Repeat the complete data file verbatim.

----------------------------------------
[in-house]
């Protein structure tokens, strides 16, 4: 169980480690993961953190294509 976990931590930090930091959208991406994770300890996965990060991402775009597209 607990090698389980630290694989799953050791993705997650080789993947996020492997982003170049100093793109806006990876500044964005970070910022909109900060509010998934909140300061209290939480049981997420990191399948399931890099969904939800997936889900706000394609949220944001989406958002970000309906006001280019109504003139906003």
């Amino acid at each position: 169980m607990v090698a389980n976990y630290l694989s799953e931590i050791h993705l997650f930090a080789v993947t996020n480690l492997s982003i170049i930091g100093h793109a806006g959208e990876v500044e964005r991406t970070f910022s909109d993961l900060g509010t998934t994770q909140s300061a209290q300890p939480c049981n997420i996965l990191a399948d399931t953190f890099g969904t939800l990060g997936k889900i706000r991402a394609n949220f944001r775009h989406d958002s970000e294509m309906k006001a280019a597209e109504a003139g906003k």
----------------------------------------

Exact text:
[in-house]
């Protein structure tokens, strides 16, 4: 169980480690993961953190294509 976990931590930090930091959208991406994770300890996965990060991402775009597209 607990090698389980630290694989799953050791993705997650080789993947996020492997982003170049100093793109806006990876500044964005970070910022909109900060509010998934909140300061209290939480049981997420990191399948399931890099969904939800997936889900706000394609949220944001989406958002970000309906006001280019109504003139906003």
């Amino acid at each position: 169980m607990v090698a389980n976990y630290l694989s799953e931590i050791h993705l997650f930090a080789v993947t996020n480690l492997s982003i170049i930091g100093h793109a806006g959208e990876v500044e964005r991406t970070f910022s909109d993961l900060g509010t998934t994770q909140s300061a209290q300890p939480c049981n997420i996965l990191a399948d399931t953190f890099g969904t939800l990060g997936k889900i706000r991402a394609n949220f944001r775009h989406d958002s970000e294509m309906k006001a280019a597209e109504a003139g906003k």